substantial revision. In 1977, President Jimmy Carter ordered the CEQ to
draft regulations reducing the quantity of paperwork and length of time
involved in NEPA compliance.
The CEQ, an obscure federal body within the Executive Office of the
President, was established by NEPA. The council is charged with
promulgating NEPA regulations applicable to other federal agencies, and
with resolving disputes among federal agencies regarding NEPA compliance.
The council comprises three members appointed by the president and
subject to Senate confirmation.
The council and its staff spent months carrying out Carter's directive,
traveling the country to meet with stakeholders of every persuasion. The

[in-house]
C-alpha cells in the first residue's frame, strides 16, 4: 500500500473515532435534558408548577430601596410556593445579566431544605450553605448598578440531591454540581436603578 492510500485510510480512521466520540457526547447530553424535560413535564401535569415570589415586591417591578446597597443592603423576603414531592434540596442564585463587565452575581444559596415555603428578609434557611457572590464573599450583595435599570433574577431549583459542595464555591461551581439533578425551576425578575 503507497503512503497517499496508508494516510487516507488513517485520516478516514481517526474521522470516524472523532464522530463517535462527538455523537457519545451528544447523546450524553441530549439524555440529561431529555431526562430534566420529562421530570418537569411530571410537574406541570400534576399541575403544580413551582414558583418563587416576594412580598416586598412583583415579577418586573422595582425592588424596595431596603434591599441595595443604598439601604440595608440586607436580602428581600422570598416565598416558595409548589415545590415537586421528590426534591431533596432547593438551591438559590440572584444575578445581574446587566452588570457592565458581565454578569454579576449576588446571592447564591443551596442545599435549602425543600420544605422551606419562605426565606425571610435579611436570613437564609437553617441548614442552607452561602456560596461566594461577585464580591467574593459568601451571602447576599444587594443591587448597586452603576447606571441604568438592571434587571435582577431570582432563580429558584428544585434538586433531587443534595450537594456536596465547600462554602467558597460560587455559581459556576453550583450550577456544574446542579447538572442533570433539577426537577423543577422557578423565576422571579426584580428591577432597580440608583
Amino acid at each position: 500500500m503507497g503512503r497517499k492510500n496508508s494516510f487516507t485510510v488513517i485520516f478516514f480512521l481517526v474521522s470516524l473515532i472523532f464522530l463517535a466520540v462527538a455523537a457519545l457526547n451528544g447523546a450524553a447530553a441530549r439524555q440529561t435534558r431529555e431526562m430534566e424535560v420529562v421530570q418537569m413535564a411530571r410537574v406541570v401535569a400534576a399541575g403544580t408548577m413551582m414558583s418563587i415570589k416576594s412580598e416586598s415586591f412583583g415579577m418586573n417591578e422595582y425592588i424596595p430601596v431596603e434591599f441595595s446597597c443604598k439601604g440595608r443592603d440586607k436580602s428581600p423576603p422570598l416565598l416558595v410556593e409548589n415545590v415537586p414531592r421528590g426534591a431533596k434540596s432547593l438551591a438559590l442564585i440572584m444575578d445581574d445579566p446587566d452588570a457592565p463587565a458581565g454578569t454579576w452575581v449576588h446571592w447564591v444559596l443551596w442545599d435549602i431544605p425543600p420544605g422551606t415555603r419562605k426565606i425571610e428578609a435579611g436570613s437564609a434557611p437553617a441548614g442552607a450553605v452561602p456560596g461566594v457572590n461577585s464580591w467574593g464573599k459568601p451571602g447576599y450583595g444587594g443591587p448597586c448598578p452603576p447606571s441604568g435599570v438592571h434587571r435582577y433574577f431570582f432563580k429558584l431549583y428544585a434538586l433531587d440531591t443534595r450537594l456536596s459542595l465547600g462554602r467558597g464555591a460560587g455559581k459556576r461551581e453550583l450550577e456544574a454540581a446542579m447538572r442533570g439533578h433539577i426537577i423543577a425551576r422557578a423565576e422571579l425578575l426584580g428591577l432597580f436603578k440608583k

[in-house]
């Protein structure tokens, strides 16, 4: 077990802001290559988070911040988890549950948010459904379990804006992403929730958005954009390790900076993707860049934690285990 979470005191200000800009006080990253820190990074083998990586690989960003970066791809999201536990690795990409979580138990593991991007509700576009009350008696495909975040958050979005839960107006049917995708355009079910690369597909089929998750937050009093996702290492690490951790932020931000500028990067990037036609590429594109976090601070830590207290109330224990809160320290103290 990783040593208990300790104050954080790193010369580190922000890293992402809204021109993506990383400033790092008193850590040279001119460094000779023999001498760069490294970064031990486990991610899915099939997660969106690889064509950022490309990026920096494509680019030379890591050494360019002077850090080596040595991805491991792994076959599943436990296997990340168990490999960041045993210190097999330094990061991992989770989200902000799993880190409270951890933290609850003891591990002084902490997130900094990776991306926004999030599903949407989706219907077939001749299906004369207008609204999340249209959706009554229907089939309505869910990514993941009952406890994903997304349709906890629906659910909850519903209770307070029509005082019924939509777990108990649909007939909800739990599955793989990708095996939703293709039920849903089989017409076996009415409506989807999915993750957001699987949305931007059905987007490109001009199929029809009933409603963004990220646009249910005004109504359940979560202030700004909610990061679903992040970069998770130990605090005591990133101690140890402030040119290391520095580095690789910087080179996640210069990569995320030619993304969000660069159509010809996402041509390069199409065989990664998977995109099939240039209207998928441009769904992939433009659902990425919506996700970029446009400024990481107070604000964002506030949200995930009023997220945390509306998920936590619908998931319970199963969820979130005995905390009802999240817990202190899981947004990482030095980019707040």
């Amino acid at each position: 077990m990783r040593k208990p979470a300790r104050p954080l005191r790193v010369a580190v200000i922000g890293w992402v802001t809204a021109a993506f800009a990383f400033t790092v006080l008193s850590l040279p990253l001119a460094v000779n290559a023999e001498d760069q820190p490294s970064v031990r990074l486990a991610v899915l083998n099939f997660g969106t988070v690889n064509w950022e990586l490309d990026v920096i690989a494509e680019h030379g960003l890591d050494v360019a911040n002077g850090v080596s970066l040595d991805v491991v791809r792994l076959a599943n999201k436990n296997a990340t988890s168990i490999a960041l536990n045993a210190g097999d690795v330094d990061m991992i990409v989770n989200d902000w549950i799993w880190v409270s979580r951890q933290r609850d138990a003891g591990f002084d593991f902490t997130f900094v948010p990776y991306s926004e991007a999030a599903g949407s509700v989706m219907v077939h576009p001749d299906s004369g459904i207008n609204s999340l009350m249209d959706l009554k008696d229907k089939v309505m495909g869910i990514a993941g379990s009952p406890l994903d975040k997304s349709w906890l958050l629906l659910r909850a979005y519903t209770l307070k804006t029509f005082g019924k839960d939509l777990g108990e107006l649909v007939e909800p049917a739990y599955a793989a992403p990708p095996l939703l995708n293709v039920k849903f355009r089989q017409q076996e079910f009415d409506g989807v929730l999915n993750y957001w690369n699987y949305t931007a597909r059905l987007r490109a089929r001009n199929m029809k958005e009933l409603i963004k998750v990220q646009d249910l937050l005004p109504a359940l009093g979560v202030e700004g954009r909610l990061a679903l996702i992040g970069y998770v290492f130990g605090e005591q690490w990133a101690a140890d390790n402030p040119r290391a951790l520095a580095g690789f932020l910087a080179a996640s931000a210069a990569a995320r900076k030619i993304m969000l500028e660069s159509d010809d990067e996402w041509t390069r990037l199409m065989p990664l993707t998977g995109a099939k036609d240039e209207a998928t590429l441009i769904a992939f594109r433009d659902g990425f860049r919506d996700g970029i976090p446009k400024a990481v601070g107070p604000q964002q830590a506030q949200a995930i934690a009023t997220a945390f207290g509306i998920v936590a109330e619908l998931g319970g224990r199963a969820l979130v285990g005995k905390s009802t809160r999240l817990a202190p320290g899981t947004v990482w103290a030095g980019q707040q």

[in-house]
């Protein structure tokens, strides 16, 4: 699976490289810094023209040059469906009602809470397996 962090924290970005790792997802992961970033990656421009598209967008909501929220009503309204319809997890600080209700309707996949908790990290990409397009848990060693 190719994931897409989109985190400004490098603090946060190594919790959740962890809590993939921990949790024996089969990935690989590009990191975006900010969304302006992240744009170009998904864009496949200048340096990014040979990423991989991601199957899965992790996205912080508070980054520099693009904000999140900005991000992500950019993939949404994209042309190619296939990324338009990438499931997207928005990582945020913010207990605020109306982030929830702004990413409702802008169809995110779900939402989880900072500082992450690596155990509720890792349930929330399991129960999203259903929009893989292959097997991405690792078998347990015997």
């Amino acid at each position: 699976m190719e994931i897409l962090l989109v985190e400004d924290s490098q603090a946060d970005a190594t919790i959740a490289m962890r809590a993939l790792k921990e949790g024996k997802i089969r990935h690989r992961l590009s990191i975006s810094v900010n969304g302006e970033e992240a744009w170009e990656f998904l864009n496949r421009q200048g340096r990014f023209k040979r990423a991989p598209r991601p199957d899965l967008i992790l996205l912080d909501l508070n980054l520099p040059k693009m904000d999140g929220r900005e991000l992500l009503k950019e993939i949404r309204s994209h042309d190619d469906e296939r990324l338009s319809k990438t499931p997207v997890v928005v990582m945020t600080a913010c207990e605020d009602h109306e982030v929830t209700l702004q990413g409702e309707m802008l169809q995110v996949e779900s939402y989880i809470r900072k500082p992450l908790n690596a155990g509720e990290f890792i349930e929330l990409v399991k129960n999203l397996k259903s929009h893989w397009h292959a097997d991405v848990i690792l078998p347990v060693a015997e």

CEQ asked the United States Chamber of Commerce to coordinate
participation by the business community and asked the Natural Resources
Defense Council to do the same for the environmental community. According
to Yost, CEQ staff met with labor representatives, state government
officials, federal employees, scientists, trade groups, and others.
The 18-month effort produced several notable revisions, including a time
limit on reviews, the use of public input to identify early in the
process those issues to be addressed through the environmental impact
statement (EIS), and the requirement for a "record of decision"
through which a federal agency follows completion of the EIS by producing
a public document describing in detail the action to be taken and its
The current NEPA revision process is neither so inclusive nor so
leisurely. On April 10, Horst Greczmiel, CEQ's associate director for
NEPA oversight, sent a letter to CEQ Chairman James Connaughton
requesting approval of a task force assigned to modernize the NEPA
process, citing "rapid advances in technology and information
security concerns following the events of Sept. 11, 2001."
Connaughton — a former industry lobbyist whose ties to mining companies
and the Chemical Manufacturers Association were criticized by